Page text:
Harold will be happy to know that the Knoll Ridge property with the bridge is still a focal point for City officials. Nevada’s Parks and Recreation Board has consistently identified the trailhead development and trail connection from Knoll Ridge to Lincoln Highway as a priority, and that property is noted in the board’s development plan. The Knoll Ridge bridge property was also a focus of a recent “walkability tour” by City officials, a tour done in coordination with Wellmark Blue Cross and Blue Shield as part of the company’s community health initiative.

In the meantime, Harold encourages residents to take a little time off the trail to go to the back of the Knoll Ridge Subdivision and see the beautiful bridge. Two fun side notes he mentioned about the Knoll Ridge area of Nevada: 1) In the 1970s, elephants were taken off the train there when the circus came to town. “That was a big deal,” he said. 2) Knoll Ridge was named after a favorite golf course of Brink’s – Knoll Ridge Country Club in Cedar Rapids.



Nevada’s trail development ball really started rolling when Harold presented at that January City Council meeting in 1994. Harold recognized that the Indian Creek Greenbelt suffered severe flooding in 1993, and said it would flood again, although nobody was at fault for that. Still, he felt the creek and greenbelt needed a “planned program.” One of the first tasks was the need to clean up the creek and surrounding timber area.

The City Council was discussing funds totaling $11,327.29, which were received for flood relief efforts, and Councilman Gary Clem said he’d like to see the funds used to begin cleaning up the creek. That motion started clean-up efforts.

The City submitted its first REAP (Resource Enhancement And Protection) grant application in 1995, which initiated phase I of the Indian Creek Greenbelt Trail. Phase I was developed in the area near the Story County Fairgrounds and Meadow Lane. It was completed in 1996.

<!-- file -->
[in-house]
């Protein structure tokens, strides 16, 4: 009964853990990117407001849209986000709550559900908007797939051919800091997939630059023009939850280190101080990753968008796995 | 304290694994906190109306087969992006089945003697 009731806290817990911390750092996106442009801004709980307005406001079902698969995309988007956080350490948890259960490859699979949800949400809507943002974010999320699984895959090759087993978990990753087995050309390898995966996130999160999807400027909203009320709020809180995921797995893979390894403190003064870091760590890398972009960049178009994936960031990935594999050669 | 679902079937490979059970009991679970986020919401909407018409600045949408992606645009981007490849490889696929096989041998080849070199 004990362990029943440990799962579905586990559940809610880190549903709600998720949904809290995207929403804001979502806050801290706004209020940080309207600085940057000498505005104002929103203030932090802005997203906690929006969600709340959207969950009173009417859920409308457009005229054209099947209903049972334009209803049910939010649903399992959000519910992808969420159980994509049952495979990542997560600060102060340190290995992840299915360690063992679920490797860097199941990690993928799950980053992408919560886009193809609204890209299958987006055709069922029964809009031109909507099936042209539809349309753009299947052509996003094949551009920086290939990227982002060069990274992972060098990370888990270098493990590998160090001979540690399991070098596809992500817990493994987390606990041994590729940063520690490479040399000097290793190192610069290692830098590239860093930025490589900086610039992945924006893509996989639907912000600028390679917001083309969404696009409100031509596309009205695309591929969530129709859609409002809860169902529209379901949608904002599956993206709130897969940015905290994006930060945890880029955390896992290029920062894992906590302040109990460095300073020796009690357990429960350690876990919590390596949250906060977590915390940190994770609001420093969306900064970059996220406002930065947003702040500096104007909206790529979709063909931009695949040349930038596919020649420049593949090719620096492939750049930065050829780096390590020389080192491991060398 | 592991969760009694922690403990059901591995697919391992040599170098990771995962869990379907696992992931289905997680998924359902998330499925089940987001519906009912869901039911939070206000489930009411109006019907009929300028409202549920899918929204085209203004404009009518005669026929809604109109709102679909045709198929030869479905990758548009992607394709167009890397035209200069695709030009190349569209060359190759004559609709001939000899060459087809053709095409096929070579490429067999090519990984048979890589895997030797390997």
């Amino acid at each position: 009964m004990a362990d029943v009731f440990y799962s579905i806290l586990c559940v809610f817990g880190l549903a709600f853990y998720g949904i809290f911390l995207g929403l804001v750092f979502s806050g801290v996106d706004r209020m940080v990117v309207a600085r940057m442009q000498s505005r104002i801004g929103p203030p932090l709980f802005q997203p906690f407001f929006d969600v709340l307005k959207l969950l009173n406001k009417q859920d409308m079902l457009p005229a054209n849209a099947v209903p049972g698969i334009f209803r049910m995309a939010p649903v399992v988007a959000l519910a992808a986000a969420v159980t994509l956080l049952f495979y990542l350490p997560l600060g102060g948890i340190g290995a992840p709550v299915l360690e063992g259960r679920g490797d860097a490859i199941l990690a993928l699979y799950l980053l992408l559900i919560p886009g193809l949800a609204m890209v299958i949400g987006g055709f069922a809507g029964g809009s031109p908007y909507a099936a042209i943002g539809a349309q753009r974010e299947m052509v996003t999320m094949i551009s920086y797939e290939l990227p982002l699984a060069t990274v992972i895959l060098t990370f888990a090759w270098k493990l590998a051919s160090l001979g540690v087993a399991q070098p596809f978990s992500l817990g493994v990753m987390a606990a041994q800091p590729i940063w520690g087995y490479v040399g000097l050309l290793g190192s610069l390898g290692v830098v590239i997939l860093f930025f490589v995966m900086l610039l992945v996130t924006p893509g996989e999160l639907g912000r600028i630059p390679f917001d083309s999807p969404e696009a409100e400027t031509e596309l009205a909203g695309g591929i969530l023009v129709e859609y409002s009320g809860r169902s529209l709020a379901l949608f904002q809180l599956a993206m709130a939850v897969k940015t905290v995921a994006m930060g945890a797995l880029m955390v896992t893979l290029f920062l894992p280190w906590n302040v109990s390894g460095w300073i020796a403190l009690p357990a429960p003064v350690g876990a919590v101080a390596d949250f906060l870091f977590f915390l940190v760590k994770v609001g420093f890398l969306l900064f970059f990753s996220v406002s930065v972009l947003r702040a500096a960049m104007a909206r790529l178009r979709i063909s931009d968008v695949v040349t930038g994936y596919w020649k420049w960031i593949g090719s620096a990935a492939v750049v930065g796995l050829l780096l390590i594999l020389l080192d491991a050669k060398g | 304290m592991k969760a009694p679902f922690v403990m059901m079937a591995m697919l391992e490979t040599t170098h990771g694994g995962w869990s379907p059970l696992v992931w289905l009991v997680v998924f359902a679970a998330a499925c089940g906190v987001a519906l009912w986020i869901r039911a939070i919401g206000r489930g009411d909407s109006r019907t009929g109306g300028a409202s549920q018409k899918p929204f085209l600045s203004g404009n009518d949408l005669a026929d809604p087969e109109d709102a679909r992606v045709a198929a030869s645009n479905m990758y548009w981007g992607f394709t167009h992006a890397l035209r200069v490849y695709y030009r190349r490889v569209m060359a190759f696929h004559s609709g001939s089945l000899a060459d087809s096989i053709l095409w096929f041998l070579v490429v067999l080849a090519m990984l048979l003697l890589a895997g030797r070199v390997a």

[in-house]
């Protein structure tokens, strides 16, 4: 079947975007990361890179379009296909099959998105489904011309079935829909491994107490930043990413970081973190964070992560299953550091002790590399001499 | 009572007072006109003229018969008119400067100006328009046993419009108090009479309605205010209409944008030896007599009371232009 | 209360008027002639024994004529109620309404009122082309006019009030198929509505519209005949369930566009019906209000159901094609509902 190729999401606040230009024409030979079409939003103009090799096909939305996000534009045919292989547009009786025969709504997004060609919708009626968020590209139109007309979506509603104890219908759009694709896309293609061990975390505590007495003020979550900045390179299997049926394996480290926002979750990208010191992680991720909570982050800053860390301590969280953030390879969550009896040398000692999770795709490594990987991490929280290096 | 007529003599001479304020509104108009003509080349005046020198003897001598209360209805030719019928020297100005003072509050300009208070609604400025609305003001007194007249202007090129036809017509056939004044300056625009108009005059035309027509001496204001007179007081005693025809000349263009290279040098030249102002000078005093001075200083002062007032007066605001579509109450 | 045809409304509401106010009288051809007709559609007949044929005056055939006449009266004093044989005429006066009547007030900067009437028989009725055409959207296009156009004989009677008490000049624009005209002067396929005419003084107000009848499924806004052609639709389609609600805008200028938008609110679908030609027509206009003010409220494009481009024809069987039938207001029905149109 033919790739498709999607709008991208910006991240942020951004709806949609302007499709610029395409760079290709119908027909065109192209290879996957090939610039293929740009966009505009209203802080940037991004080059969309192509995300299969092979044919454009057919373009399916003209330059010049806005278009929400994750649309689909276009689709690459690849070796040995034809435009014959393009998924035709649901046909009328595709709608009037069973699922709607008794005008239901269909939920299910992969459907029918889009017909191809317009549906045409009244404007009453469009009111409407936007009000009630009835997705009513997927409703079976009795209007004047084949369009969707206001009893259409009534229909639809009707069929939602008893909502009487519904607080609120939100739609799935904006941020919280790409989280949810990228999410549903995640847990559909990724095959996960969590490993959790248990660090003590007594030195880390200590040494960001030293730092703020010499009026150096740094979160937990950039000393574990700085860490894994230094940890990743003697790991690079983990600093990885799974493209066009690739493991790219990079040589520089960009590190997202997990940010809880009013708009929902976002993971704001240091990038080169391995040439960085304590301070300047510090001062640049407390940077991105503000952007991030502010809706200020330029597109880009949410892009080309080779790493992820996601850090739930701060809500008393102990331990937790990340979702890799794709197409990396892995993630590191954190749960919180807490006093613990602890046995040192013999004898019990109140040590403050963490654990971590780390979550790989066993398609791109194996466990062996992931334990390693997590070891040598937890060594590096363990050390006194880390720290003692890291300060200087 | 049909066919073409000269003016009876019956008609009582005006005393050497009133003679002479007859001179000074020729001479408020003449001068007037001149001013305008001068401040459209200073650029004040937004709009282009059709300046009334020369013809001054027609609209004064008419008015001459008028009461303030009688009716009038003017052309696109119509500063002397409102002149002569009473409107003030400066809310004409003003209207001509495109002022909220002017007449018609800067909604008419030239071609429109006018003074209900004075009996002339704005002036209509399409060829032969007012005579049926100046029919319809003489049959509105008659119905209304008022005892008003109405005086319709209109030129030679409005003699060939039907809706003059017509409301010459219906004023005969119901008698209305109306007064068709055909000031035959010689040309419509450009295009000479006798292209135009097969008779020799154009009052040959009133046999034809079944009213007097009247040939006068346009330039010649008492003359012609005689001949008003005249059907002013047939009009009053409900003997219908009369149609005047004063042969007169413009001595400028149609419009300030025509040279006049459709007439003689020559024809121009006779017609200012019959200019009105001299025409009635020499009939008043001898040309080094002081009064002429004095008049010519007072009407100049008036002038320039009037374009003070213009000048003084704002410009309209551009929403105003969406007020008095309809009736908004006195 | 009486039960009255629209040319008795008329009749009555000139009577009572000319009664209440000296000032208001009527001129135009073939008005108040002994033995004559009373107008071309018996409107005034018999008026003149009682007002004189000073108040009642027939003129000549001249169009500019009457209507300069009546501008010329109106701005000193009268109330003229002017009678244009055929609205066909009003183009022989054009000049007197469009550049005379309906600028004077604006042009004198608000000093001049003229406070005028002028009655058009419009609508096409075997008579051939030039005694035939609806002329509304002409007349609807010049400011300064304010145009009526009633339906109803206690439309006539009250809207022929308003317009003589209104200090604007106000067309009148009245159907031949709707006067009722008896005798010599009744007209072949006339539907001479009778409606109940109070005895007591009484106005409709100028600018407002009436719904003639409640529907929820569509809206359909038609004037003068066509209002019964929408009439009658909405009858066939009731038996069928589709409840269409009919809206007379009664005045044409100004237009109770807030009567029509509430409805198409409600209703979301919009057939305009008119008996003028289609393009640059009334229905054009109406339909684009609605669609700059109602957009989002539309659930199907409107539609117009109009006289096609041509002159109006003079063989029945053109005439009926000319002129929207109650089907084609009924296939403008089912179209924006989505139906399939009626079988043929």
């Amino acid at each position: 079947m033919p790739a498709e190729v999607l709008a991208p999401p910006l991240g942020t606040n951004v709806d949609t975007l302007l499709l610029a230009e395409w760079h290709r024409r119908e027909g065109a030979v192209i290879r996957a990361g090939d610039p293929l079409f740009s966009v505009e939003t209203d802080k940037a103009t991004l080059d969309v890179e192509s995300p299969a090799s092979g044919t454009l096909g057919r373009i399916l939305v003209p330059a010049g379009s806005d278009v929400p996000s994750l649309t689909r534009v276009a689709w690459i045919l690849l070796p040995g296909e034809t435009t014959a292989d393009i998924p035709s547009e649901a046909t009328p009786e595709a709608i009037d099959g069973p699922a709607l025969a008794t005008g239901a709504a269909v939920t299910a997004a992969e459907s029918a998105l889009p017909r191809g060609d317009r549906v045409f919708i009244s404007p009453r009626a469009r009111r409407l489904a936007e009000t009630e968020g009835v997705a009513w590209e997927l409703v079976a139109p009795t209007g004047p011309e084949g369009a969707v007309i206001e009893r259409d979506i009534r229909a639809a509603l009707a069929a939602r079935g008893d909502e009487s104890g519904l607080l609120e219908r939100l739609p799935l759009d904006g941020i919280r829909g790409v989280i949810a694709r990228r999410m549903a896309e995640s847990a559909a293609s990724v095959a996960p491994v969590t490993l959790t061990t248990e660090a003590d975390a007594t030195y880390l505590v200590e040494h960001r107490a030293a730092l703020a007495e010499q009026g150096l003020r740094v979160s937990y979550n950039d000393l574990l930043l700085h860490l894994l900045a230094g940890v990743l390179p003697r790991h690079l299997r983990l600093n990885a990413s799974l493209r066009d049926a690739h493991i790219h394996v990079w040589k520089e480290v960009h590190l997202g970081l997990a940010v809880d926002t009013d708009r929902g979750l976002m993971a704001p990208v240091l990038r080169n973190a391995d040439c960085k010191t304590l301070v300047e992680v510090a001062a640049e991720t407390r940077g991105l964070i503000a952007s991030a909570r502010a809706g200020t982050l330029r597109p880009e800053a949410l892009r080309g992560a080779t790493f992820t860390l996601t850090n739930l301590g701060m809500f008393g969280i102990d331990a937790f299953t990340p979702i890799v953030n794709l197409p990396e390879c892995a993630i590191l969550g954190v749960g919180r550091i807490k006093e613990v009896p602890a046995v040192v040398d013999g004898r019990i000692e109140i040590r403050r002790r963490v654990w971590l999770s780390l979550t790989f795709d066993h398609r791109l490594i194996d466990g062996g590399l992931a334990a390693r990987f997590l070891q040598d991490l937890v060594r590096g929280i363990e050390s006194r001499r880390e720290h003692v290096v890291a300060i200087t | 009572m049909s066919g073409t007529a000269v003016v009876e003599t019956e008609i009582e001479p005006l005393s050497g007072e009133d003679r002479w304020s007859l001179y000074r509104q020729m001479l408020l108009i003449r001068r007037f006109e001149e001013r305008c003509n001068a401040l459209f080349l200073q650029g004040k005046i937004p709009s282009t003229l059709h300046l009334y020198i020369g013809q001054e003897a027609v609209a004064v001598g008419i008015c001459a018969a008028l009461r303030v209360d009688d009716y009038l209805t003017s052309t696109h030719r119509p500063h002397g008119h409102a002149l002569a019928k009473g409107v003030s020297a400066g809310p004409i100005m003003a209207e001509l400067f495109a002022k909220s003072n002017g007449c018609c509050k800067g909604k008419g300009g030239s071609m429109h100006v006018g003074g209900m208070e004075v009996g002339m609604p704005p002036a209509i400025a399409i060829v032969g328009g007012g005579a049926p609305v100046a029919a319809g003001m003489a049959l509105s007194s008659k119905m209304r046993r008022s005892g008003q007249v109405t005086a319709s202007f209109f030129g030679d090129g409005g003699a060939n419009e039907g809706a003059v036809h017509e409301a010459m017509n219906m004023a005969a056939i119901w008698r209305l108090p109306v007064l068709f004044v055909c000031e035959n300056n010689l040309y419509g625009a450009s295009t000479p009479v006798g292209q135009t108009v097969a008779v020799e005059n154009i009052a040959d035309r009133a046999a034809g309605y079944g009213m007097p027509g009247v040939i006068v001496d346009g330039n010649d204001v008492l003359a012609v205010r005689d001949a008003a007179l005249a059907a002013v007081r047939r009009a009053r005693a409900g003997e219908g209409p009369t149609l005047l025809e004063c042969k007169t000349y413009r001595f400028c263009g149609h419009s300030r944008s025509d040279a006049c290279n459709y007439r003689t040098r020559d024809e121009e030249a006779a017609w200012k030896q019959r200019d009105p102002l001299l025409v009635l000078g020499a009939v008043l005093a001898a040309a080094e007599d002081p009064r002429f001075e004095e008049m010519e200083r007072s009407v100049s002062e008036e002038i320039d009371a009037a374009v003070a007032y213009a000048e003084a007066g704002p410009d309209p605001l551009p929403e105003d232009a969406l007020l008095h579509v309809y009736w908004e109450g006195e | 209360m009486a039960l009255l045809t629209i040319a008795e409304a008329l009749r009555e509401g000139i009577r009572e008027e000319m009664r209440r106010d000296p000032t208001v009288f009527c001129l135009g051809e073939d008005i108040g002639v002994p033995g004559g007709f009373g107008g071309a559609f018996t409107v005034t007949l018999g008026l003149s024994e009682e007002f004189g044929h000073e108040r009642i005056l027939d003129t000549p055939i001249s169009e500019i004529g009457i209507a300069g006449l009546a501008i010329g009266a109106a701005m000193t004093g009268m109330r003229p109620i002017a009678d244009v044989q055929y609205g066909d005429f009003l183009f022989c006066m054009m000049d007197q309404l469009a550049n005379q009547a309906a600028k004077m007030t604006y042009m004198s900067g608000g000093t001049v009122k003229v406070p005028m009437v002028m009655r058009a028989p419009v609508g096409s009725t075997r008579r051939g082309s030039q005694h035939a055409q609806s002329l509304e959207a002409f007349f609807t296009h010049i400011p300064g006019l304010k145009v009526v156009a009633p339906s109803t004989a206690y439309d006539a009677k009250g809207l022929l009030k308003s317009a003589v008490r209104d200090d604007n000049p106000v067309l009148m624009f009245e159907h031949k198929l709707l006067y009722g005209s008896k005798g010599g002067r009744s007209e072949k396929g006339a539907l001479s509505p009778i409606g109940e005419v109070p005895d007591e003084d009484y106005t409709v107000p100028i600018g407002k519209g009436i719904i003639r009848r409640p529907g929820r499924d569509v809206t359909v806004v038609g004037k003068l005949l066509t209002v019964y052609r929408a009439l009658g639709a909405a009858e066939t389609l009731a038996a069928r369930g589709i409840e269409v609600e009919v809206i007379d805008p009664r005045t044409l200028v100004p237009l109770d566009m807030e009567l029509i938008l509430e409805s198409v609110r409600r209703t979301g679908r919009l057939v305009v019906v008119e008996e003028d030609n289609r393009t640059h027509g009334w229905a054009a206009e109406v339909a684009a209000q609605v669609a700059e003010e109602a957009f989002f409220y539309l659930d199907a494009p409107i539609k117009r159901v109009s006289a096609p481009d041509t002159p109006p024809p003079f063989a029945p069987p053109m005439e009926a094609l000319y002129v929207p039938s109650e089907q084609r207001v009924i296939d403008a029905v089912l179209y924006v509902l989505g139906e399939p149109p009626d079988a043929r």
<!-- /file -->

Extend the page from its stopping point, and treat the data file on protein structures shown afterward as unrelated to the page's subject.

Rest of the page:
Through the early 2000s, the City submitted several successful REAP grants to continue adding phases of the trail system, and eventually take it from Lincoln Highway at the west side of town over to SCORE Park on the east side.

Every step along the way, Harold was watching the trail’s progress. He was delighted that after its completion, he and his wife Jan were treated to a golf cart tour of the entire trail.

“I was the one who really pushed (for the trail),” he said. “And it feels good to see people enjoying it now.”

Nevada Parks and Recreation Director Tim Hansen credits Harold Brinkman’s role in the trail development. “It was his vision that started this whole thing, and it was nice to have his insight and input to help us develop the trail we have today.”



  • He is a veteran, having served in the United States Army for two years.
  • He attended the University of Iowa for two years before his military service, and returned to the U of I for a degree in finance and business after his military service.
  • Harold and Jan Brinkman have two daughters: Kimberley Brinkman of Maryland and Susan Chapla, and husband Barry, of Arvada, Colorado. They have one granddaughter, Maya, 22, who just graduated from the University of Kentucky. They have two grandsons, Justin and Braeden of Colorado. Justin is a former Marine and is married to Alex with a daughter, Charlie Jo. Braeden is a senior in high school and plans to follow in his grandfather’s footsteps in finance and business.

Family members were expected in Nevada this week for Harold’s birthday celebration. Happy Birthday Brink! And, thank you for all you did to make a difference in Nevada!

–Written by Marlys Barker, City of Nevada